No Better Place for Child’s Soul than Catholic School
Father Richard Kunst
The history of the Catholic Church is indeed an interesting subject, and the more I learn, the more fascinated I am with how God has worked both with and despite human beings. Although I find myself more interested in the Church’s earlier centuries, from the Roman persecutions to the Italian Renaissance, our modern history is also of great interest. One such area is the development of the Catholic Church in the United States.
The Catholic Church has been a part of American history since the second voyage of Christopher Columbus (himself a Catholic) on which he brought Spanish missionaries in 1493. The first bishop in the United States was a Jesuit, John Carroll, in 1789, but he wasn’t named a bishop until after Pope Pius VI consulted with Benjamin Franklin as to who would make a good shepherd for the new country.
But the growth of the church in our country was not because of priests and bishops; it was because of nuns. And the nuns didn’t build churches, they built schools. When the school was firmly established, a church would be built alongside of it. In other words, the growth of the Catholic Church in America was primarily because of Catholic schools.
That’s impressive. And what is equally impressive is the quality of Catholic education in our primary schools today. Class sizes are small, so kids get much more one-on-one time with the teacher while still benefiting from social interaction with other kids their age. Standardized tests show Catholic school kids scoring two to three grades higher than their public school counterparts. The kids are taught to be decent, moral, and upstanding citizens who will contribute to their community.
But the number one reason why our Catholic schools are so great is precisely because they are Catholic. Quite frankly, what is being taught in our Catholic schools would be illegal in a public school.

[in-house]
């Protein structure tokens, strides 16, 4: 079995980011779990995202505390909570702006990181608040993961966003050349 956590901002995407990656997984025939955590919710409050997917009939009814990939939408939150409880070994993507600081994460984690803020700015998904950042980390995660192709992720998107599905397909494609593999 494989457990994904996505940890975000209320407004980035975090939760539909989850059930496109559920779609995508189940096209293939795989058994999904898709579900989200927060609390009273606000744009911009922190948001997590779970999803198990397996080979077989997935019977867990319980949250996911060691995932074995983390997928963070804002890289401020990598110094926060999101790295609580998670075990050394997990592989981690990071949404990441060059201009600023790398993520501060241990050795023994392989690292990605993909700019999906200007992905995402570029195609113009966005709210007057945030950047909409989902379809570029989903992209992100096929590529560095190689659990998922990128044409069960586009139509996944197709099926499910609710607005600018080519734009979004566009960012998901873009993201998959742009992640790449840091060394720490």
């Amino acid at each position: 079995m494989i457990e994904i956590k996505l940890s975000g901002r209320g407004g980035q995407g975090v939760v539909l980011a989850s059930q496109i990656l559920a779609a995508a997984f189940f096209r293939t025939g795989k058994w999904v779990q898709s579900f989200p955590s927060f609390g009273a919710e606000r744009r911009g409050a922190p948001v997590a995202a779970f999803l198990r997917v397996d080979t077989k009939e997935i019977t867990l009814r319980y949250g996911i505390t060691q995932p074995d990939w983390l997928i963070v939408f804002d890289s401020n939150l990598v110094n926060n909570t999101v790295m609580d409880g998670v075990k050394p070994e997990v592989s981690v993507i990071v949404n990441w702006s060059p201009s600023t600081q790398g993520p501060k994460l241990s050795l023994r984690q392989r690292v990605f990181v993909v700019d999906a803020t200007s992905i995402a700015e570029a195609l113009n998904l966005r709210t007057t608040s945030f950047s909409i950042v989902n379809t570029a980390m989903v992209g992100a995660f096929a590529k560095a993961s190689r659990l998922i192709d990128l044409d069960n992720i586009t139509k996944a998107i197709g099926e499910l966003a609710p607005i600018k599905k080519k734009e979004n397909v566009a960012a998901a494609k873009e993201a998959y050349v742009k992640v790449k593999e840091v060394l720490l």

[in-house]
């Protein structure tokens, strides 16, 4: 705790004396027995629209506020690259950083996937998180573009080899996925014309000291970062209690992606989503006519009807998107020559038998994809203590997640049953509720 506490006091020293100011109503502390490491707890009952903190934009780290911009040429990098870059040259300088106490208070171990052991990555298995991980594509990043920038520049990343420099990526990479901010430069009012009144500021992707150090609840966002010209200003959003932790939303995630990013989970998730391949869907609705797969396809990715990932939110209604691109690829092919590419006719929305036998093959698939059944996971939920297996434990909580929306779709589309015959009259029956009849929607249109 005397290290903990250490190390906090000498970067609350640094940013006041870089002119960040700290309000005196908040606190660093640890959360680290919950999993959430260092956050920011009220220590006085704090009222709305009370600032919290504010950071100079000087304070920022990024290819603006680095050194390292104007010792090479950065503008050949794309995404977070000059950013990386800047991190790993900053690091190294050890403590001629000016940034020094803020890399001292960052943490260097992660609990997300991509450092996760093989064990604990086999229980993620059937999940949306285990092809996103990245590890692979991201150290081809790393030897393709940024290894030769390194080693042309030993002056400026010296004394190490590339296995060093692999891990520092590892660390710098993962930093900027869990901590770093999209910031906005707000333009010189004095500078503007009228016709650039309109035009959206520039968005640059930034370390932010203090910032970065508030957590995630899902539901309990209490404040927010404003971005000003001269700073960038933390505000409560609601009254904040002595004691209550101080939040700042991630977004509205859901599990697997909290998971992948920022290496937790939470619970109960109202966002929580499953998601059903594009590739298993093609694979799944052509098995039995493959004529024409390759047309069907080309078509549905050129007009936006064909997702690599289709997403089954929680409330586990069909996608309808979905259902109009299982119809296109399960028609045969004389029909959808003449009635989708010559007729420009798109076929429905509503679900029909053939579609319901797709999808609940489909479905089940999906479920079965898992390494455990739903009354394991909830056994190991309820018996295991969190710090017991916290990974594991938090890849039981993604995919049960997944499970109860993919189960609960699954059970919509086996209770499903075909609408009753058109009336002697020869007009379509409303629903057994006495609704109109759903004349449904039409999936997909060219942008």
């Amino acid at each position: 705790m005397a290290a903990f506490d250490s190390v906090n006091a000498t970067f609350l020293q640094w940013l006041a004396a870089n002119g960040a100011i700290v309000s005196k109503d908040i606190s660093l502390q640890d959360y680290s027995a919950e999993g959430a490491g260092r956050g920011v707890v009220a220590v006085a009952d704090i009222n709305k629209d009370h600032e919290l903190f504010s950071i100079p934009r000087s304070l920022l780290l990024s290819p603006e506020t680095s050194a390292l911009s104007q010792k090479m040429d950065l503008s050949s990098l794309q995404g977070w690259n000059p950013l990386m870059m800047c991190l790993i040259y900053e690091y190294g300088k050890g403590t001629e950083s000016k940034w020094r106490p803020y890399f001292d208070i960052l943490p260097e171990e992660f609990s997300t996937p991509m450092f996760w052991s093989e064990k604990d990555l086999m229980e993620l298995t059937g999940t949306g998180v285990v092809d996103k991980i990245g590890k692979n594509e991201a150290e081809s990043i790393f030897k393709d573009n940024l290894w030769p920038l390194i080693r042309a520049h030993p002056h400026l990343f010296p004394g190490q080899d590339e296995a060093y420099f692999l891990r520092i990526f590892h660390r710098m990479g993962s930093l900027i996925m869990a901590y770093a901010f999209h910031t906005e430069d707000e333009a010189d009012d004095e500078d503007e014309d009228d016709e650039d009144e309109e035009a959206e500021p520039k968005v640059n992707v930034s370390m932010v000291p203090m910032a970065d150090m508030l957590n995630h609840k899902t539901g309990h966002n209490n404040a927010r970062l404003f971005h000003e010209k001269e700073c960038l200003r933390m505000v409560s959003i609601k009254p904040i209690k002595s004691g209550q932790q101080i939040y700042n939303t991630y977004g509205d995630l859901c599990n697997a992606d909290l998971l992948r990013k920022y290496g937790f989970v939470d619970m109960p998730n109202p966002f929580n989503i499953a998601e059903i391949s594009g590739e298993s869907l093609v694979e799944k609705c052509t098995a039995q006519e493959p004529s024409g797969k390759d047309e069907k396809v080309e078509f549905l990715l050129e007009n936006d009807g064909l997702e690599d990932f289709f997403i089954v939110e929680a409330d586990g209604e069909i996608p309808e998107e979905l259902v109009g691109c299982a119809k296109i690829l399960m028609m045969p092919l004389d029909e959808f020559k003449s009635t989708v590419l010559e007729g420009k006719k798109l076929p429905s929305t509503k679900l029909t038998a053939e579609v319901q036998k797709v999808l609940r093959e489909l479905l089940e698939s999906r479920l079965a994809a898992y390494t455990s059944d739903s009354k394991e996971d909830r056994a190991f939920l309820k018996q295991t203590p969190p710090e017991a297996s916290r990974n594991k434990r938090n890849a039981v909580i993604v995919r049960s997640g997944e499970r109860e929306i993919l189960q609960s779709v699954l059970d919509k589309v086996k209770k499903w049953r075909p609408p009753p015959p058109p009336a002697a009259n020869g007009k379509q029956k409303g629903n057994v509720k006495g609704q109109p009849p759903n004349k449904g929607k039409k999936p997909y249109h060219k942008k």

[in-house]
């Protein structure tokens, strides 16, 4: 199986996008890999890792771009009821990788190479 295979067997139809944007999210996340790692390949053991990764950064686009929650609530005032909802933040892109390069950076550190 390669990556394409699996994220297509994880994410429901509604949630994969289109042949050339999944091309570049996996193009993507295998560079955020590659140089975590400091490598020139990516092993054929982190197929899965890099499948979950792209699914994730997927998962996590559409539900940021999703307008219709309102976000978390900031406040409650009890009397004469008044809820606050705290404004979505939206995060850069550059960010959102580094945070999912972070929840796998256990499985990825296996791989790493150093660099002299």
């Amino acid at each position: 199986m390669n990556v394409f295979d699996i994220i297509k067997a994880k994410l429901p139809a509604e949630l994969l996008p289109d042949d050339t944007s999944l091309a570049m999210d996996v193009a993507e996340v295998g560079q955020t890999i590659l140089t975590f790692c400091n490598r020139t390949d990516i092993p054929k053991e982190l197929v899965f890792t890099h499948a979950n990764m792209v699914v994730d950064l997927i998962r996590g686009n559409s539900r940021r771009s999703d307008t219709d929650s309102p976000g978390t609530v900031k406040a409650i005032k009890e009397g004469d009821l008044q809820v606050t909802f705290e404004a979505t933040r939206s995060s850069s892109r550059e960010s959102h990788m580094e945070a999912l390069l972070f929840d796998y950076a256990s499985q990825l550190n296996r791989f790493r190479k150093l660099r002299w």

Good parents want their children to go to heaven. In fact I suspect if a parent really thought about it they would have to agree that the most important thing to them would be their child’s soul. There is no better place than a Catholic school to help guide that precious child to be a good disciple of Jesus Christ and to live accordingly. Public schools can’t do that. Public schools can get a child ready for this life; Catholic schools get a child ready for both this life and the next life. How can you compete with that?
When it comes down to brass tacks there is a really big difference between Catholic and public schools. Every school has rules, and since we are about to start a new school year, the children will be hearing a lot about them: no running in the halls, no gum chewing or name calling, no stealing or bullying. If a public school student were to ask why bullying is wrong, his teacher could not give the final answer. He or she could say, “Well, because it’s against the rules,” or, “because we need to respect other people.” The student might counter by asking why we have to respect other people. The real answer to that question is because God created us in His own image, and there is a dignity to the human person who was redeemed by Jesus Christ, and he is the one who taught us how we are to treat others based on the Gospel. That is the real and final answer, an answer that can never be addressed in a public school.
Some people might think that their parish’s religious education programs suffice for their children’s Catholic formation. I certainly cannot speak for all Catholic churches’ religious education programs, but I can speak about the ones in which I have been involved. Suffice it to say that one or two hours a week do not come close to what is happening in our Catholic schools. Christ and his teachings permeate all aspects of the life of a student in our Catholic educational system. What can be better for the soul of a child than to be exposed to Christ throughout the day?
Apologetics is a form of teaching in which we justify why we believe what we believe. The justification for Catholic education is so abundantly clear, and yet the percent of Catholics who send their children to Catholic schools has plummeted over the decades. Nothing is more important than the soul of your child—not sports, not friends, nothing.
As we begin another school year, we invite you to give your local Catholic school a call. They all accept new students even after the school year has begun.